The HSBC Taiwan purchasing managers’ index (PMI) wobbled to 44.5 last month from 45.2 in August, staying below the neutral mark for the fourth straight month as companies at home and abroad cut orders amid a dimming economic outlook, a report said yesterday.
The latest PMI reading reflected heightening downside risks in the West and suggested the correction would persist, albeit at a milder pace, the report said.
“Incoming new business flows from local and foreign buyers declined faster in September than in August,” said Donna Kwok (郭浩庄), an economist at HSBC Asia. “We expect the decline to continue until Western demand and China’s manufacturing activity pick up.”
A PMI value above 50 indicates expansion, while a smaller reading suggests contraction. Last month’s score dropped to a nine-month low, boding ill for industrial output and exports in upcoming months.
The overall new orders sub-index cooled to 41 last month, from 41.7 a month earlier, while new export orders inched up to 41.1 from 39.8, as firms continued to exercise caution amid market volatility, the report said.
Slower new business inflows, in turn, dragged the output sub-index down further to 41.3, from 42.3, the report said.
The readings remained high above the values recorded during the global financial crisis of 2008 and 2009, Kwok said, implying that Taiwan’s export-reliant economy was faring better this time as the world staggers closer toward a double-dip recession.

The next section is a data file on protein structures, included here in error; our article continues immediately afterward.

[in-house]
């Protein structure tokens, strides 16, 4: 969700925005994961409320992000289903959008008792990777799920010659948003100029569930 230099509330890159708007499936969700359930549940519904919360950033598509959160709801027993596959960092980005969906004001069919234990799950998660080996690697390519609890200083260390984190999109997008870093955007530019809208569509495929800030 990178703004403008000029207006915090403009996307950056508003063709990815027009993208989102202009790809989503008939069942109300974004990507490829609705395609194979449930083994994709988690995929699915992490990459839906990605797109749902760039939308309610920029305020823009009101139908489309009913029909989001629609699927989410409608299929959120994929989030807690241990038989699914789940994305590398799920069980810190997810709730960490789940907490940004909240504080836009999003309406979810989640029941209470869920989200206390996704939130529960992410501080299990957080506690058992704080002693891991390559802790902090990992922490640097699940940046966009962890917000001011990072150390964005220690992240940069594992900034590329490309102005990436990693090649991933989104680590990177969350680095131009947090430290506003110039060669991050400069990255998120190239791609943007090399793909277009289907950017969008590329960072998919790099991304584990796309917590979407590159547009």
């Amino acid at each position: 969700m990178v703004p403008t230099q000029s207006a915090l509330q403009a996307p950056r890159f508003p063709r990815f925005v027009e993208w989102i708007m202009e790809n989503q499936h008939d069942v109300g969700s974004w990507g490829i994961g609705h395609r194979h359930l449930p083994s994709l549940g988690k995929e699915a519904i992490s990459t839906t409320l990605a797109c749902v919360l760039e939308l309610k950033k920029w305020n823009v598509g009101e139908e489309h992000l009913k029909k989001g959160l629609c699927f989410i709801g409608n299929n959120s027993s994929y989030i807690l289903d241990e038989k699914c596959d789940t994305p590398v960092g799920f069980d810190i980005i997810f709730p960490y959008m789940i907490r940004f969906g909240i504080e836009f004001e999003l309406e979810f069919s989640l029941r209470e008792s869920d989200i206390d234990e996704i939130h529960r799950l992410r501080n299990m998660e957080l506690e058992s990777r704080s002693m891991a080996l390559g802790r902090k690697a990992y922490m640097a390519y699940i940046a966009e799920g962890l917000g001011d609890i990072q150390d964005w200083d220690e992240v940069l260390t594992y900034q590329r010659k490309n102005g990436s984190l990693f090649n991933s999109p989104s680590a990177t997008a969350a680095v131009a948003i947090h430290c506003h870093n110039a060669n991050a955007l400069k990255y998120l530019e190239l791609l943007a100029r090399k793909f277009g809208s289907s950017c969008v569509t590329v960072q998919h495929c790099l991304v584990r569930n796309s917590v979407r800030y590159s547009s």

Job market recovery has yet to be dislodged by the ongoing technology correction cycle, with the employment sub-index improving to 51.1 last month, from 50.4 in August, the report said.
Kwok said the labor market displayed a higher degree of resilience than in 2008 even though the improvement was marginal.
Inflationary pressures eased further amid softening demand as the input sub-index decelerated to 53.7 last month, from 56 one month earlier, while the output price reading slowed to 49.3 from 49.5, the report said.
“With inflationary pressures under control, we remain comfortable in our expectations for the central bank to keep the benchmark discount rate unchanged at 1.875 percent until mid-2012,” Kwok said.
However, consumers and governments in the US and Europe are set to deleverage as the sovereignty crisis unfolds, weakening demand for consumer electronics, which contributed much to Taiwan’s GDP growth in the first half, the Hong Kong-based economist said.
China, the nation’s largest export destination, will help mitigate some, but not all of the negative impact, she said.
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